With Saturday Night Live's 40th Anniversary coming up Alan Sepinwall at HitFix picks 21 sketches to illustrate the show's history. However, all of the video links in the article don't allow the sketches to be played outside of the United States. Some of the sketches, like White Like Me below, can be found on YouTube.

The write-up itself is worthy of a read.

"You can look at the sixth season of "SNL" — the first made without any of the original actors, and without Lorne Michaels himself — in one of two ways: as a complete calamity that led to the firing of producer Jean Doumanian and all but two cast members not long after actor Charles Rocket dropped an F-bomb at the end of an elaborate "Who Shot J.R.?" parody, or as the season that discovered the biggest star the series would ever produce: Eddie Murphy.

Either interpretation is valid, and in some ways they complement one another. Doumanian gets credit for hiring Murphy — then a skinny 19-year-old stand-up without much on-camera experience — but she also had to be talked into it (in "Live From New York," talent coordinator Neil Levy recalls that Doumanian wanted to hire Robert Townsend as "'the black guy' on the show") and somehow thought Rocket and others were more capable of carrying "SNL" into its post-Murray/Radner era. Murphy had to essentially overwhelm the audience into getting more burn, as he does in this early Weekend Update appearance as the first of his many recurring characters, Raheem Abdul Muhammed. Listen to how dead the studio audience is as Rocket and Joe Piscopo speak, and then to how they go absolutely nuts for Murphy as Raheem. That is the sound of people who have been waiting months for the new "SNL" to finally remind them of the old "SNL," and who recognize this kid as the first newbie worthy of the tradition."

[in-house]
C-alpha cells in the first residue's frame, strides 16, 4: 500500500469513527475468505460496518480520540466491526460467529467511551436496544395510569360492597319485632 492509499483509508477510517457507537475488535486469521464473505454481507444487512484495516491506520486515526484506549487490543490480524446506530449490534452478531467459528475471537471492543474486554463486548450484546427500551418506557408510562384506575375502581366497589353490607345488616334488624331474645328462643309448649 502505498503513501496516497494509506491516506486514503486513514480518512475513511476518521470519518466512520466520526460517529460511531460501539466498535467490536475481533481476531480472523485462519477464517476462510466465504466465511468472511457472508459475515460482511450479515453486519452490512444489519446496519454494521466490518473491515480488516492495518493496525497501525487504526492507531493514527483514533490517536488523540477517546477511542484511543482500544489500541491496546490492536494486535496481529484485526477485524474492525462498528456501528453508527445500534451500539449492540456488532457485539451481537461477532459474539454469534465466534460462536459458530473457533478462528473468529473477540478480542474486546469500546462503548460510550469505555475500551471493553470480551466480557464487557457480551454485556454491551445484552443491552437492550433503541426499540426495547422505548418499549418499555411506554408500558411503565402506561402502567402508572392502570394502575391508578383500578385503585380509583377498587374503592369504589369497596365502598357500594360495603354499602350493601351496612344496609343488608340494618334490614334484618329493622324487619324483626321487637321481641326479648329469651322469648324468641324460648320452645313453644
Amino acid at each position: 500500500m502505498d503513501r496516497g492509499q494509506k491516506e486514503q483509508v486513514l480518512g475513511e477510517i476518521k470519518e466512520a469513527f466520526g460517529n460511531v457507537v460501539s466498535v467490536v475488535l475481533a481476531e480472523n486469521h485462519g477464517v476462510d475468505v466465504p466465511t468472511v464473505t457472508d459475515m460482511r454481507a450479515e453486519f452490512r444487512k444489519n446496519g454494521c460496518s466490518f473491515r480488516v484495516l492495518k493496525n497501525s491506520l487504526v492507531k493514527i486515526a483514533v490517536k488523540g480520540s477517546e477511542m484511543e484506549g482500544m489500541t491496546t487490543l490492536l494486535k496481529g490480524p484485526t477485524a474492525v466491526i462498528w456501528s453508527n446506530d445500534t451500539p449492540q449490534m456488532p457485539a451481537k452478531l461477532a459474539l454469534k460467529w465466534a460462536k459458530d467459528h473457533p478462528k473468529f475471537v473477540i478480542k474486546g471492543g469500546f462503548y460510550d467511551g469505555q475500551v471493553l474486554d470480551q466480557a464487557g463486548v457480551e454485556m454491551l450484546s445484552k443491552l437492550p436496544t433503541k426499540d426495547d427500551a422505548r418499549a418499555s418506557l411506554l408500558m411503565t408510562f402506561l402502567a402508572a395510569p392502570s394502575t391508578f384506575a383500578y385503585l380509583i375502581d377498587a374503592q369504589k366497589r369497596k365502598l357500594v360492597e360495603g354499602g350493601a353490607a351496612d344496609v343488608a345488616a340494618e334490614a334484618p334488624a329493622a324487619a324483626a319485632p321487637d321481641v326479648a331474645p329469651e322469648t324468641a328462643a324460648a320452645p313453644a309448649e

Splitsider provide 40 lesser known SNL sketches that they love anyway.